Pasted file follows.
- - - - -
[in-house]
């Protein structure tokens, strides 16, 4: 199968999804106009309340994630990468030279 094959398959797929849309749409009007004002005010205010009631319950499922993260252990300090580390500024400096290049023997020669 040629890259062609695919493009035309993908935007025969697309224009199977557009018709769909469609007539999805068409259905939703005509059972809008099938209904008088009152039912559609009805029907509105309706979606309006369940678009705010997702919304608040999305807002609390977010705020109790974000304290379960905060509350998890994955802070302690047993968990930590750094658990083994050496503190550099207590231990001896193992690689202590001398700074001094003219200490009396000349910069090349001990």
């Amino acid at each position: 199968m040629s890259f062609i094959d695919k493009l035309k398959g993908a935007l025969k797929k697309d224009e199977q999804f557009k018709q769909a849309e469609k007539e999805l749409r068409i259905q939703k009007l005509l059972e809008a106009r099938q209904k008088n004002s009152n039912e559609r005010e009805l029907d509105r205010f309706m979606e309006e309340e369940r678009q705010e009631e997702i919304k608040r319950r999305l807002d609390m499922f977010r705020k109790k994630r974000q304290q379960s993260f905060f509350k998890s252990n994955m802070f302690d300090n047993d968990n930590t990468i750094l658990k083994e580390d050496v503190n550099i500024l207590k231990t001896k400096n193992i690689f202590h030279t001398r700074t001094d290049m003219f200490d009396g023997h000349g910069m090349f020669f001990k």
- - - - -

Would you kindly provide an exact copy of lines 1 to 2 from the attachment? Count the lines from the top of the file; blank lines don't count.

[in-house]
């Protein structure tokens, strides 16, 4: 199968999804106009309340994630990468030279 094959398959797929849309749409009007004002005010205010009631319950499922993260252990300090580390500024400096290049023997020669 040629890259062609695919493009035309993908935007025969697309224009199977557009018709769909469609007539999805068409259905939703005509059972809008099938209904008088009152039912559609009805029907509105309706979606309006369940678009705010997702919304608040999305807002609390977010705020109790974000304290379960905060509350998890994955802070302690047993968990930590750094658990083994050496503190550099207590231990001896193992690689202590001398700074001094003219200490009396000349910069090349001990």